Friday 19 October 2018


ROKHL FAYGENBERG (RAEL OMRI) (1885-June 5, 1972)
            She was born in Luban (Lyuban’), Minsk district, Byelorussia.  Her father, Ber, a great scholar, a mystic, and a Talmud teacher, died young.  Supervision for her education fell into the hands of her mother, Sore, née Epshteyn, a niece of Zalmen Epshteyn.  Also influential in her upbringing was her grandfather, a rabbi.  She studied Hebrew, Yiddish, and Russian until age twelve.  She had to run their store, but she still managed to read a great many books.  Impressed by several novels by Shomer [N. M. Shaykevitsh], she composed her own novel called “Yozef un roze” (Joseph and Rosa), but she soon tore up the manuscript.  At age fifteen, now an orphan on both sides, she moved to Odessa and for four years she worked in a salon for women’s clothing.  At that time she wrote her first story, “Di kinder-yorn” (Childhood), which was published in the monthly Dos naye lebn (The new life) in 1905.  Over the years 1911-1912, she studied in Lausanne (Switzerland) and was later a teacher in Volhynia.  Throughout all this time, she wrote and published stories and sketches in: Fraynd (Friend), Haynt (Today), Eyropeishe literatur (European literature), and Bobroysker vokhnblat (Bobruisk weekly newspaper), among others.  Among her other writings at this time, she penned a dramatic study entitled “Kursistkes” ([Female] students), a long story “Tsvey veltn” (Two worlds)—in Unzer lebn (Our life) (1910), published in 1911 in book form in Warsaw as A mame (A mother)—a novel entitled Tekhter (Sister) which was published serially in Moment (Moment) in Warsaw (1913), and the first part of her book Af fremde vegn (Along foreign pathways).  She survived the Ukrainian pogroms of 1919.  She then renewed her literary work and translated for a planned “Universal Library.”  In 1921 she left Ukraine and settled initially in Kishinev and later in Bucharest.  She then went to work on a rich collection of materials on the pogroms, to which she contributed from Ukraine.  She published these materials in: Der yud (The Jew) in Kishinev; Forverts (Forward) and Tog (Day) in New York; and Haynt in Warsaw; among others.  She also published in the Romanian newspaper Mantureo.  From Romania she moved to Warsaw, and in 1924 she made aliya to the land of Israel.  From there she was a correspondent for Moment.  She contributed to Hebrew-language publications—Haarets (The land), Davar (Word), Haolam (The world), and Kuntres (Pamphlet)—her articles initially translated from Yiddish into Hebrew.  She later mastered the Hebrew language and eventually carved out for herself a distinctive style.  In 1926 she came back to Poland for a time, later living in Paris where she helped assemble materials for the defense of Shalom Schwartzbard (her work, A pinkes fun a toyter shtot, khurbn dubove [A record of a dead city, the destruction of Dubove (Warsaw, 1926)], was translated at the time into French).  She translated three volumes from the writings of the late Russian-Jewish writer Semyon Yushkevitsh.  In 1933 she returned to Israel.  There she founded the publishing house Measef (Collection), which set as its task to publish Hebrew translations from Yiddish literature.  Three volumes of translation (by Dovid Bergelson, Y. Y. Zinger, and Moyshe Kulbak) appeared from this press.  Aside from her novels, she published in Hebrew a number of folk stories.  Some of them were published with vowel pointing, so that new immigrants could more easily understand them.  In addition to the Hebrew press, she contributed as well to: Di goldene keyt (The golden chain) and Letste nayes (Latest news) in Tel Aviv.  In 1965 she was awarded the aim Grinberg Prize from the Pioneer Women’s Organization for 1964-1965.  She wrote primarily in Hebrew after settling in Israel and under the Hebraized name Raḥel Omri.  Her books would include: Di kinder-yorn (Warsaw, 1909), 155 pp.; A mame (Warsaw, 1911), 56 pp.; Af fremde vegn (Warsaw, 1925), 310 pp.; a four-act play, Hefker-mentshn (Derelicts), published in Tsukunft (Future) (New York) 6-9 (1924), staged by R. Zaslavski in Vilna’s “Jewish Folk Theater” in November 1927 under the title “Tekhter”; A pinkes fun a toyter shtot, khurbn dubove (Warsaw, 1926), 148 pp.; Af di bregn fun dnyester (On the shores of the Dniester) (Warsaw, 1925), 160 pp.—the latter two volumes were translated into French by Moïse Twersky; Heyrat af tsvey yor, roman (Marriage for two years, a novel) (Warsaw, 1932), 261 pp.; Di velt vil mir zoln zayn yidn (The world wants us to be Jews) (Warsaw, 1936), 71 pp.; Susato shel mendele veshot hayidishaim (Mendele’s nag and the scourge of the Yiddishists) (Tel Aviv, 1950), 36 pp.; Megilot yehude rusia, tarsa-tashkad (The scrolls of the Jews of Russia, 1905-1964) (Jerusalem, 1965), 463 pp. (including five volumes of which Faygenberg herself translated three from Yiddish; one volume, Dapim bemegilat krivoye ozero (Pages from the scroll of Lake Krivoye) which she composed originally in Hebrew, and the fifth volume was translated by Sh. Droyanov); Yidish vesofreha (Yiddish and its literature) (Tel Aviv: Zeman, 1967), 32 pp.  She died in Tel Aviv.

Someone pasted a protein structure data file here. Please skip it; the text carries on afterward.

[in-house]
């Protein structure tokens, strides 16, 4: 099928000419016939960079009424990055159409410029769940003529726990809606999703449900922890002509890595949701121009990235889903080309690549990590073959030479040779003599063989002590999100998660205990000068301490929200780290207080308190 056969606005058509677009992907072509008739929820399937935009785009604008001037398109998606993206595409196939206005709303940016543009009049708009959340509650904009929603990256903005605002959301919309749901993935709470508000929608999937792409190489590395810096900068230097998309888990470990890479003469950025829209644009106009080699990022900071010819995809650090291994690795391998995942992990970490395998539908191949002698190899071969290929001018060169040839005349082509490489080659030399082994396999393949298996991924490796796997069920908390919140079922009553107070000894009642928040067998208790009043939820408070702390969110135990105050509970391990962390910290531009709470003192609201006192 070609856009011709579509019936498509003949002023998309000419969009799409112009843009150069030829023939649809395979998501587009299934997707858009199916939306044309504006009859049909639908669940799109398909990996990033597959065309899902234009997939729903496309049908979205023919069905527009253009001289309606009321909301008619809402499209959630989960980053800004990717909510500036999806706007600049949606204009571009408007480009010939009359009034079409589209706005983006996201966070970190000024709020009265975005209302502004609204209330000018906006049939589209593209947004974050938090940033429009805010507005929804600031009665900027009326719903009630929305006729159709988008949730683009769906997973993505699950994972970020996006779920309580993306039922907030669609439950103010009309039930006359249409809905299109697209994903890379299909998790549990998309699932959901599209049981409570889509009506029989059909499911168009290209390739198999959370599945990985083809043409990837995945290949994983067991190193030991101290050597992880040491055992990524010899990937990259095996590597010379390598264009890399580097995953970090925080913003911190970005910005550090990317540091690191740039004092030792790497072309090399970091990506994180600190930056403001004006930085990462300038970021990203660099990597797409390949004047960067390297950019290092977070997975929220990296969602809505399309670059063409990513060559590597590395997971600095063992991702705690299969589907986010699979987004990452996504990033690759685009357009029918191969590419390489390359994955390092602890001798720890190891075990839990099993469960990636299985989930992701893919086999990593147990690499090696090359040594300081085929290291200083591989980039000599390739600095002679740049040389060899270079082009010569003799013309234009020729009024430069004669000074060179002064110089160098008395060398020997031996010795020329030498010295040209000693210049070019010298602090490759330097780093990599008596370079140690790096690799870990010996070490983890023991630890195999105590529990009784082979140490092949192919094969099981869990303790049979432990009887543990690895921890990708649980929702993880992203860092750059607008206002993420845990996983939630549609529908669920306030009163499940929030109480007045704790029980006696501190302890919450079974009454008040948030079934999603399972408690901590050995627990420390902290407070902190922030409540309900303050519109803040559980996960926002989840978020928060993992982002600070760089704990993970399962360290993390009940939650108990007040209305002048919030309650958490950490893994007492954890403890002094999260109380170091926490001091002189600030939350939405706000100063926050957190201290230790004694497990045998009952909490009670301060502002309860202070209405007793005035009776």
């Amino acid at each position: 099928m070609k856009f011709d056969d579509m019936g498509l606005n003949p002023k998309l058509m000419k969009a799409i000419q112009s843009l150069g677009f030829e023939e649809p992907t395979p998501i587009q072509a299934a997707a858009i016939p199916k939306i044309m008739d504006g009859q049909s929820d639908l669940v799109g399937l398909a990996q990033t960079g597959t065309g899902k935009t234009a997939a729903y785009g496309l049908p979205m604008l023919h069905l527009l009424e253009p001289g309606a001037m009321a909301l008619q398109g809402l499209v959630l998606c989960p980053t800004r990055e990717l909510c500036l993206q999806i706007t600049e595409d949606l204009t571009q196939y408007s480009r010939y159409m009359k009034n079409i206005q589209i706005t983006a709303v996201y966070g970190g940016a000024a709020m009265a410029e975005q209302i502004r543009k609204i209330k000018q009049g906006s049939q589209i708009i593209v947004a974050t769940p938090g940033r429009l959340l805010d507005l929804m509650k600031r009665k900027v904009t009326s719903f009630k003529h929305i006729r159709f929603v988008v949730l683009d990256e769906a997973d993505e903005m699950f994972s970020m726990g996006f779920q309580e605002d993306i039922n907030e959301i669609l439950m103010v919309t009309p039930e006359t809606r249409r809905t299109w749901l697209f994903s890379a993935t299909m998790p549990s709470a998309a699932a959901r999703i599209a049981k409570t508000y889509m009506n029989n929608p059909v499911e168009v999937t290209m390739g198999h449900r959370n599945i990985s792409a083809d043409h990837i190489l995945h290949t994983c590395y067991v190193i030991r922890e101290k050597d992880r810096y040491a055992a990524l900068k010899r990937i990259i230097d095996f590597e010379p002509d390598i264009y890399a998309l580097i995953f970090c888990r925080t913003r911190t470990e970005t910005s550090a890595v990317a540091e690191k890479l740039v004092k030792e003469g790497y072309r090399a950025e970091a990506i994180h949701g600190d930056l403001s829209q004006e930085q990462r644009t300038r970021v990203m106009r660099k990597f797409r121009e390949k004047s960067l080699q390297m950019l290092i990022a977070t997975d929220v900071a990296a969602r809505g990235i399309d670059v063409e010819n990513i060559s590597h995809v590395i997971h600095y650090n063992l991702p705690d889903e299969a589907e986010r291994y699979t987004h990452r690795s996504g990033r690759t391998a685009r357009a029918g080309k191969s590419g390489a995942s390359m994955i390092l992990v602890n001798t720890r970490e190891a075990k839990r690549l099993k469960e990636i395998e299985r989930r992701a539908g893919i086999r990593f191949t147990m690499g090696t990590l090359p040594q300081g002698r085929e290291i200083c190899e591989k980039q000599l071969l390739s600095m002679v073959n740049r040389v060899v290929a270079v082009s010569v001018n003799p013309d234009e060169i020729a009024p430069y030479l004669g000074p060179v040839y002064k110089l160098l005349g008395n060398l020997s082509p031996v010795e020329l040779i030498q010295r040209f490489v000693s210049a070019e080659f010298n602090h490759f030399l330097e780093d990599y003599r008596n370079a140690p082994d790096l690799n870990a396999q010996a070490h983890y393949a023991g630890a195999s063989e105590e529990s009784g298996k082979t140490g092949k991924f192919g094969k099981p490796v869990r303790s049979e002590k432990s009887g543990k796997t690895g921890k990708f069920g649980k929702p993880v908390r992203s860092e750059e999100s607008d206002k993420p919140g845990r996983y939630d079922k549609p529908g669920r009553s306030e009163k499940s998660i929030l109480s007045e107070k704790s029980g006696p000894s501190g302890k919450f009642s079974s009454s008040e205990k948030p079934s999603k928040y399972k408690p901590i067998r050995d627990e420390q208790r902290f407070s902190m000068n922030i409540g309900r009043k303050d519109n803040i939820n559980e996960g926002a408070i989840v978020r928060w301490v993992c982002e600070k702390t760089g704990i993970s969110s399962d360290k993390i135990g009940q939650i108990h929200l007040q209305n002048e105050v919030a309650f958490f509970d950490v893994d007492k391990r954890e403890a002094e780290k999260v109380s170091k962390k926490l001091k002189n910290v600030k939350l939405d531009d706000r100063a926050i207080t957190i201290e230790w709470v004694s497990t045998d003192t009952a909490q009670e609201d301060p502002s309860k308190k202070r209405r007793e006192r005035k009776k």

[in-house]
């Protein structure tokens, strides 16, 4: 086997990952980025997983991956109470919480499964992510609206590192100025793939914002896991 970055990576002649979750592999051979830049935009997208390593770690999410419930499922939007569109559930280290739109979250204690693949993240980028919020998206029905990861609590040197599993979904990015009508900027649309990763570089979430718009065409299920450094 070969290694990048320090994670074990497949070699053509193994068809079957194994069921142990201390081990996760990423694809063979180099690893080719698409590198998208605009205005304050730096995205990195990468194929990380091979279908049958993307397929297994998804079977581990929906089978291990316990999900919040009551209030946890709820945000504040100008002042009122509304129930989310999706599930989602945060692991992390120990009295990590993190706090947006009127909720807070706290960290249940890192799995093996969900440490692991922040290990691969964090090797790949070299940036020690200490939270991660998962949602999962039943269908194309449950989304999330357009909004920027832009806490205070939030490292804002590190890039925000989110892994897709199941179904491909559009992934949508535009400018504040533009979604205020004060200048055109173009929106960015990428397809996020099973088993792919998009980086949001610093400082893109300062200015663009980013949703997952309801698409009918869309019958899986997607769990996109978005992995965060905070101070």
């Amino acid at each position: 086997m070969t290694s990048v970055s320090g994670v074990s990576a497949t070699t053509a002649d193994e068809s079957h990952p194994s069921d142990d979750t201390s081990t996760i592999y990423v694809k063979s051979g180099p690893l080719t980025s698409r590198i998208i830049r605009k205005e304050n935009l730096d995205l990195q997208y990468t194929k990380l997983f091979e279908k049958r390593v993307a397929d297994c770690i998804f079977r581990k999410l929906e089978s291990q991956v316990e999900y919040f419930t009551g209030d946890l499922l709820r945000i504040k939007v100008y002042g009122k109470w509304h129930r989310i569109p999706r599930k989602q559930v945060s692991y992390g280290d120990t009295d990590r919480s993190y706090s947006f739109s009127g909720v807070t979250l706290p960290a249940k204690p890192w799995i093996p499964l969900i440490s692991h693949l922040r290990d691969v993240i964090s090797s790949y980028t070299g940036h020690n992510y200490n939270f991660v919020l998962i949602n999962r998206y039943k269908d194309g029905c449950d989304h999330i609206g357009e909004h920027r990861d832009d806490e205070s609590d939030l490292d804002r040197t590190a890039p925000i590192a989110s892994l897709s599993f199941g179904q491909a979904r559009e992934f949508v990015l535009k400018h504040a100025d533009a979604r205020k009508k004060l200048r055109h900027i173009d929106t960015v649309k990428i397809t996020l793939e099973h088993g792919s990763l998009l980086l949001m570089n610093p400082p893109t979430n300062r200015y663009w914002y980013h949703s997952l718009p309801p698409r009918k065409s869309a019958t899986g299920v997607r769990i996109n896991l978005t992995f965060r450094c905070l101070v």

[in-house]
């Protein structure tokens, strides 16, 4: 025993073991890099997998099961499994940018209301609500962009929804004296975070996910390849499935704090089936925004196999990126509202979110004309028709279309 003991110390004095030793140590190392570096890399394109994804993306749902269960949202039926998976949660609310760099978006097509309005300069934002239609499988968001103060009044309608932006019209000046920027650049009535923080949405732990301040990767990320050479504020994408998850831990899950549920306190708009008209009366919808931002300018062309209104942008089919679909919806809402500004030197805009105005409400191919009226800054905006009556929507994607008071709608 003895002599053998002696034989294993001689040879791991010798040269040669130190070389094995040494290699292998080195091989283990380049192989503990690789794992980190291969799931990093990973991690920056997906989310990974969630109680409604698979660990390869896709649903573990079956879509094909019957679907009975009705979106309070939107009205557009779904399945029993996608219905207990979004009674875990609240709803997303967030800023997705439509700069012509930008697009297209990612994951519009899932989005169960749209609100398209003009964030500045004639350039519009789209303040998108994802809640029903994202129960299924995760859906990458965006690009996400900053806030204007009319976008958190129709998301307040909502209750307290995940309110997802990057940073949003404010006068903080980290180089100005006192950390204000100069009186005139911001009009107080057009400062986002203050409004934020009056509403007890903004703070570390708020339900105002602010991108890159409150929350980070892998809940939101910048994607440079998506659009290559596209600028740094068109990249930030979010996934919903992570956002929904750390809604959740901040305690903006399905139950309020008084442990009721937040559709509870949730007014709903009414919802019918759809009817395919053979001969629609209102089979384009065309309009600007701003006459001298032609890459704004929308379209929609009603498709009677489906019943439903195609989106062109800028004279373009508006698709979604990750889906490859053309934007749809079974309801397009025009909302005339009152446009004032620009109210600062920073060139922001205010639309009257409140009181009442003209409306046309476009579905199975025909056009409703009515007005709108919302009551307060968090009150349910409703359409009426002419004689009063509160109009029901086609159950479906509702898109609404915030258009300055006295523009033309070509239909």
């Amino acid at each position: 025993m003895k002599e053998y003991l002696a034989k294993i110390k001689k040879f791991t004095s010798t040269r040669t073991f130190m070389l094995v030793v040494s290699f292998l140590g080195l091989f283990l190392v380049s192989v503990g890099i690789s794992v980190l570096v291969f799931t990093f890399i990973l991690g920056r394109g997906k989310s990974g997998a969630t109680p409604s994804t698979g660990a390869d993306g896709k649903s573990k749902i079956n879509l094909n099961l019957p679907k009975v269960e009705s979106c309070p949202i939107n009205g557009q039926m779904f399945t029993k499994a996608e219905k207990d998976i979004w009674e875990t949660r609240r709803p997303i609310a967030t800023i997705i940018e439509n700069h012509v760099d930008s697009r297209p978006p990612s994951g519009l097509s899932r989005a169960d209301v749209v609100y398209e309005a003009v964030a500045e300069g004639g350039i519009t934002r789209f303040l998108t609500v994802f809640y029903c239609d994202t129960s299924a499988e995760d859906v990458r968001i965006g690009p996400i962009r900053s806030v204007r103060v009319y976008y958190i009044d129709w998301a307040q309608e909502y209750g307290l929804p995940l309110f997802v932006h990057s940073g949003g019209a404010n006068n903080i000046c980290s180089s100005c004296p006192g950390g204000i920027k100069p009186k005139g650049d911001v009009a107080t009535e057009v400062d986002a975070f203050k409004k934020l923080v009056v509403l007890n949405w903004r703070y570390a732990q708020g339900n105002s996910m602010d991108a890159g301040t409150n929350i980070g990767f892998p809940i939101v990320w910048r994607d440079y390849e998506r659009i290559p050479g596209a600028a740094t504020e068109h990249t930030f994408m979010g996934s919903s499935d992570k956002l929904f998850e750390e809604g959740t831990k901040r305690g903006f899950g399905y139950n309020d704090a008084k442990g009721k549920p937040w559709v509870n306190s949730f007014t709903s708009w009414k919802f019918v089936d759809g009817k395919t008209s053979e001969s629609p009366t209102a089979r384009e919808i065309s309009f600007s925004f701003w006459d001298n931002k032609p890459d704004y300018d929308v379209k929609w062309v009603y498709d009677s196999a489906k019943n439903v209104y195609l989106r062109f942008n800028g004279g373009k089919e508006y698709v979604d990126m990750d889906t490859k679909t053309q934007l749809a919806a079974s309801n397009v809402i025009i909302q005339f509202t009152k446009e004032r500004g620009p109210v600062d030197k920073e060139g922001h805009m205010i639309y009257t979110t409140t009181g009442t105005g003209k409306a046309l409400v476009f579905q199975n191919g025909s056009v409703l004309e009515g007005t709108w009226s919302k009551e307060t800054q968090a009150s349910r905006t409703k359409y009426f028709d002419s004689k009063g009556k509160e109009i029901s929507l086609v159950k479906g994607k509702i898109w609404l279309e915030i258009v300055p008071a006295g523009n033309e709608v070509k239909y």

Sources: Zalmen Reyzen, Leksikon, vol. 3; Kh. D. Hurvits, in Yidishe literatur (Yiddish literature) (Kiev, 1928), part 1; Shmuel Niger, in Tog (New York) (April 30, 1932); Rokhl Oyerbakh, in Pyonern-froy (New York) (September-October 1954); Y. Likhtnboym, Hasipur haivri (The Hebrew story) (Tel Aviv, 1955); Meylekh Ravitsh, Mayn leksikon (My lexicon), vol. 3 (Montreal, 1958); Ravitsh, in Heymish (Tel Aviv) (February-March 1960; December 1960); E. Almi, in Fraye arbiter-shtime (New York) (October 15, 1960); Pinkas slutsk uvenoteha (Records of Slutsk and its children) (New York-Tel Aviv, 1961); D. Khanun, in Letste nayes (Tel Aviv) (September 17, 1965); A. Volf-Yasni, in Letste nayes (November 12, 1965); G. Kressel, Leksikon hasifrut haivrit badorot haaḥaronim (Handbook of modern Hebrew literature), vol. 1 (Tel Aviv, 1965); Y. Emyot, in Tsukunft (New York) (February 1966); Dr. Shloyme Bikl, in Tog-morgn-zhurnal (New York) (April 3, 1966); Yefim Yeshurin, 100 yor moderne yidishe literatur, biblyografisher tsushteyer (100 years of modern Yiddish literature, bibliographical contribution) (New York, 1966).
Yekhiel Hirshhoyt

 [Additional information from: Berl Kagan, comp., Leksikon fun yidish-shraybers (Biographical dictionary of Yiddish writers) (New York, 1986), col. 440.]